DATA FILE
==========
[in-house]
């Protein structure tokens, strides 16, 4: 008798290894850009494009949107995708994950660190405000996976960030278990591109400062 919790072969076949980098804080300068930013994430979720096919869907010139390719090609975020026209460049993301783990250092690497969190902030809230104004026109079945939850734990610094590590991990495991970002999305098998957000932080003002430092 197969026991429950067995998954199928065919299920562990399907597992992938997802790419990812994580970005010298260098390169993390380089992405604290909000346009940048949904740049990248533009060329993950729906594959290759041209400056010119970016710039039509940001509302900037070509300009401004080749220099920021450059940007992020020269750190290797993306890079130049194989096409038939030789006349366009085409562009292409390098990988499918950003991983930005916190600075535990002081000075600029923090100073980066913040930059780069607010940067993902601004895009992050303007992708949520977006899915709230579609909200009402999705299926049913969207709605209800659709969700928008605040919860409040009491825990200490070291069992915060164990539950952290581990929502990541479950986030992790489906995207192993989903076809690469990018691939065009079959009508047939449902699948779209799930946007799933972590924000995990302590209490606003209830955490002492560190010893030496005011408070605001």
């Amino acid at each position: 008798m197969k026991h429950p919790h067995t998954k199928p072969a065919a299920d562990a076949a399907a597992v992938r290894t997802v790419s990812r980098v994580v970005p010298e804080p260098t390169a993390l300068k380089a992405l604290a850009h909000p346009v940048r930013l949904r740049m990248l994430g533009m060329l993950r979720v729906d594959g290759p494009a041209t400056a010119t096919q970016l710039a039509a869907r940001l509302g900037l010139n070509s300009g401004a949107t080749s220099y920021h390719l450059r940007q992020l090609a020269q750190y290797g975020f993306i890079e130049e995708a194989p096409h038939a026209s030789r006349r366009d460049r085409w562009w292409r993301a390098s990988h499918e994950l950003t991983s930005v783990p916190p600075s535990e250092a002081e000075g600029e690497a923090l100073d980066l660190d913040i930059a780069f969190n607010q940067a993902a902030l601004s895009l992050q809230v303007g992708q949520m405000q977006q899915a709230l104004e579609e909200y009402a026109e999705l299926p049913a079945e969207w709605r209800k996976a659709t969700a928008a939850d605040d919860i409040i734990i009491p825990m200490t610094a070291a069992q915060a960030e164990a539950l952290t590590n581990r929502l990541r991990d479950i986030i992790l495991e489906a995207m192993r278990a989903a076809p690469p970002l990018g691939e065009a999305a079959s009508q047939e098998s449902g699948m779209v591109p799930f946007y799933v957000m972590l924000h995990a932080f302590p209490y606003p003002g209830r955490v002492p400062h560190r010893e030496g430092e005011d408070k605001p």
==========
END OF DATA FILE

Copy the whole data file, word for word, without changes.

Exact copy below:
[in-house]
């Protein structure tokens, strides 16, 4: 008798290894850009494009949107995708994950660190405000996976960030278990591109400062 919790072969076949980098804080300068930013994430979720096919869907010139390719090609975020026209460049993301783990250092690497969190902030809230104004026109079945939850734990610094590590991990495991970002999305098998957000932080003002430092 197969026991429950067995998954199928065919299920562990399907597992992938997802790419990812994580970005010298260098390169993390380089992405604290909000346009940048949904740049990248533009060329993950729906594959290759041209400056010119970016710039039509940001509302900037070509300009401004080749220099920021450059940007992020020269750190290797993306890079130049194989096409038939030789006349366009085409562009292409390098990988499918950003991983930005916190600075535990002081000075600029923090100073980066913040930059780069607010940067993902601004895009992050303007992708949520977006899915709230579609909200009402999705299926049913969207709605209800659709969700928008605040919860409040009491825990200490070291069992915060164990539950952290581990929502990541479950986030992790489906995207192993989903076809690469990018691939065009079959009508047939449902699948779209799930946007799933972590924000995990302590209490606003209830955490002492560190010893030496005011408070605001």
């Amino acid at each position: 008798m197969k026991h429950p919790h067995t998954k199928p072969a065919a299920d562990a076949a399907a597992v992938r290894t997802v790419s990812r980098v994580v970005p010298e804080p260098t390169a993390l300068k380089a992405l604290a850009h909000p346009v940048r930013l949904r740049m990248l994430g533009m060329l993950r979720v729906d594959g290759p494009a041209t400056a010119t096919q970016l710039a039509a869907r940001l509302g900037l010139n070509s300009g401004a949107t080749s220099y920021h390719l450059r940007q992020l090609a020269q750190y290797g975020f993306i890079e130049e995708a194989p096409h038939a026209s030789r006349r366009d460049r085409w562009w292409r993301a390098s990988h499918e994950l950003t991983s930005v783990p916190p600075s535990e250092a002081e000075g600029e690497a923090l100073d980066l660190d913040i930059a780069f969190n607010q940067a993902a902030l601004s895009l992050q809230v303007g992708q949520m405000q977006q899915a709230l104004e579609e909200y009402a026109e999705l299926p049913a079945e969207w709605r209800k996976a659709t969700a928008a939850d605040d919860i409040i734990i009491p825990m200490t610094a070291a069992q915060a960030e164990a539950l952290t590590n581990r929502l990541r991990d479950i986030i992790l495991e489906a995207m192993r278990a989903a076809p690469p970002l990018g691939e065009a999305a079959s009508q047939e098998s449902g699948m779209v591109p799930f946007y799933v957000m972590l924000h995990a932080f302590p209490y606003p003002g209830r955490v002492p400062h560190r010893e030496g430092e005011d408070k605001p």